There are two tax codes at work in America. One tax code for the workers and another for the business owners.
Can you guess which one is better?
I had the pleasure to see Sandy Botkin speak live several years ago. At the time, several of the tax strategies he advised were not useful to me. I earned so little from my job that my tax burden was almost nil. Additionally, I was just starting out in business and could not see the value in fussing over taxes so much. Taxes were something I would deal with later, after I made my money.
Sanford Botkin once trained IRS agents and it was during his employ at the IRS that he discovered that most people were overpaying their taxes. This is not surprising. The fear of retribution from the feds coupled with the incomprehensible tax code creates a toxic soup no sane person is willing to sip. This is Sandy’s battle-cry. Don’t let the IRS’s policies bully you into overpaying. Pay what you owe but no more.
He founded the Tax Reduction Institute in Maryland and started to teach these strategies to business people and real estate professionals. I saw him speak at a Seminar in Washington D.C. General Norman Schwartzkopf and Sanford Botkin were the ones I truly remember from that day. Schwarzkopf because he was a magnificent speaker and inspiring leader. Botkin because he was funny, smart and what he said made sense. I left the seminar and promptly forgot about the whole matter. My meager income incurred so little tax it was not even worth the hassle. Taxes would just have to take a back seat to the other more pressing things in my life. (like rent, food and other niceties)
A few years later I picked up the first edition of “Lower Your Taxes: Big Time” and started to put the ideas into play. It makes a difference.
I think everyone should consider starting and operating their own business. Tax benefits aside, the act of crystallizing my own ideas into a product or service that is 100% my own holds it own value. Entrepreneurial activities and pursuits help me understand the marketplace, business, law and taxes even more. Even if it is expanding a passion or hobby into a legitimate business that occupies your life only on weekends, there is value in this process. The key word here is legitimate. In Chapter 8 “How to Shield yourself from the IRS weapon of Classifying a Business as a Hobby”, Sandy describes strategies for making sure the IRS sees your activities as a business. For instance, the act of forming an LLC, keeping excellent records and ensuring your business activities are separate from your personal activities is a good start. Proving that you are in fact striving to make a profit at this point is much easier.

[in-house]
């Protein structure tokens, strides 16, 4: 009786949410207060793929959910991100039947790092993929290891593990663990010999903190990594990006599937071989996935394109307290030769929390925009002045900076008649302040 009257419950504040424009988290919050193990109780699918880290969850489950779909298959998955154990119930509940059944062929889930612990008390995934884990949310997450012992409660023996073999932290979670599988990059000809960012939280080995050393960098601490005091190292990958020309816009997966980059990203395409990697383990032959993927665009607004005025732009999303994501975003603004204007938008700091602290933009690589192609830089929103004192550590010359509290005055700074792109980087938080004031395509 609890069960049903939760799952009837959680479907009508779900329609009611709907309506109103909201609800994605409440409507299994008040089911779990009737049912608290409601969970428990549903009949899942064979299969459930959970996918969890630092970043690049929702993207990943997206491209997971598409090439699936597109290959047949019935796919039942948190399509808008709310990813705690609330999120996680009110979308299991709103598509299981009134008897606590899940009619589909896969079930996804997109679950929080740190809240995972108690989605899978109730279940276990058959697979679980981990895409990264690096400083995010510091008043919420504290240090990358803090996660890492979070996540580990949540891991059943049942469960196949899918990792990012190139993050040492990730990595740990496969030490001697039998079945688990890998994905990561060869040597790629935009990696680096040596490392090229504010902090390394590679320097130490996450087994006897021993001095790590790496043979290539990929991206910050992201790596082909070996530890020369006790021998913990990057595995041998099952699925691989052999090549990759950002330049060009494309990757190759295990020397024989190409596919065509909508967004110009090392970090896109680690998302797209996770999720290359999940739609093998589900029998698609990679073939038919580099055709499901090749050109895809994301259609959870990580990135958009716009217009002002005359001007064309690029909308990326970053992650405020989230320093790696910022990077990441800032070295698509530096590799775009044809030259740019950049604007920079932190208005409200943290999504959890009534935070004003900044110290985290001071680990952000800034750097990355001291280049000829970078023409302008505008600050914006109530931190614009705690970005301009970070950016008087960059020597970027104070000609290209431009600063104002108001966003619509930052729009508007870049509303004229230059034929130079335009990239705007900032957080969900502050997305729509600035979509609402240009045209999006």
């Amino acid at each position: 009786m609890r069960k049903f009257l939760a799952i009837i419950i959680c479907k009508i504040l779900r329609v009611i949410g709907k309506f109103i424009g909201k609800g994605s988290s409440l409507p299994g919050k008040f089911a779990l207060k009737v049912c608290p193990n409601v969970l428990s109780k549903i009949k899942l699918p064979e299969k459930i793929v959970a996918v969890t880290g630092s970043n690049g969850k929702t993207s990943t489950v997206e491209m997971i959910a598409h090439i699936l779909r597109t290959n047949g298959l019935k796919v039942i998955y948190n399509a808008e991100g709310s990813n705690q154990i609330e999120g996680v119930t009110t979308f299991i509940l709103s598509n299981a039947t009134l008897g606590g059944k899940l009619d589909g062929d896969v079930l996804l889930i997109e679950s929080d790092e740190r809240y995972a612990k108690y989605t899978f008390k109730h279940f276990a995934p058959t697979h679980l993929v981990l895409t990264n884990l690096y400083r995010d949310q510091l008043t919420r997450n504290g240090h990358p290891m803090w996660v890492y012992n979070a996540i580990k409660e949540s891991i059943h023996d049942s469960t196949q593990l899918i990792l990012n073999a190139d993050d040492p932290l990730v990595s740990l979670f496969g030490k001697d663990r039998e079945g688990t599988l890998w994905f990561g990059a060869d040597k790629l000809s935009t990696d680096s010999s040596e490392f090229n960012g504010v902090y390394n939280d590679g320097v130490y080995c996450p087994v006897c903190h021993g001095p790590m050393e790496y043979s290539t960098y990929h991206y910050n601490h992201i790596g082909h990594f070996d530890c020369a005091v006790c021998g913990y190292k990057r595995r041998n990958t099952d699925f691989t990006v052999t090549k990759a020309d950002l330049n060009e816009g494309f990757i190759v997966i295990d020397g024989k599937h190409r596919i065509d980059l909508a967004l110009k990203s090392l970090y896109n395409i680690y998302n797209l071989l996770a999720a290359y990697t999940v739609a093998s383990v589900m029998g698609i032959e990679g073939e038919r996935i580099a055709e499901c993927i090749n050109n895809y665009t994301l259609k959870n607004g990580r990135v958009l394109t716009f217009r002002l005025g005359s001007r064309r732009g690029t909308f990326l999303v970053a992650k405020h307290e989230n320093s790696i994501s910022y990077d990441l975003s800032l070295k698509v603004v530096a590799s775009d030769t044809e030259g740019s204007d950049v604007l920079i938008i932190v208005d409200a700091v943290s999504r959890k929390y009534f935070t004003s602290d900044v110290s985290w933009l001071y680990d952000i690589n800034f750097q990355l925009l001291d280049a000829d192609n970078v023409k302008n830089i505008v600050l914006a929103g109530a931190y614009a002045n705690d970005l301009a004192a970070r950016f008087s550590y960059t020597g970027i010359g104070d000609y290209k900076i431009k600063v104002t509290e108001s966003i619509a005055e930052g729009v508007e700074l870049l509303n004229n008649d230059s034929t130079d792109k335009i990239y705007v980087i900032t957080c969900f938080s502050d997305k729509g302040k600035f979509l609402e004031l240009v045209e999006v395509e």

I recommend this book. It is well written and informative. I have picked up each annual edition for the past several years. This might not be necessary for each edition, that depends more on how drastic tax law changes from year to year. The greatest value of this book for me are lasting ones:
1. Understanding the ‘real’ value of choosing the proper business structure.
2. Understanding and developing good habits of record-keeping. This includes automobile, business related activities, meeting attendees, etc. Having a Tax Diary and keeping it up to date will alleviate 90% oftax stress. Knowing that you have excellent documentation is key. Having excellent documentation actually helps you grow your business and succeed.
3. The importance of running my business as a business, keeping a firewall between my business and personal finances, has benefits beyond dealing with the IRS. Running a ‘real’ business is empowering and a fantastic education on how things work.
If you are in business or considering one, pick up a copy of this book.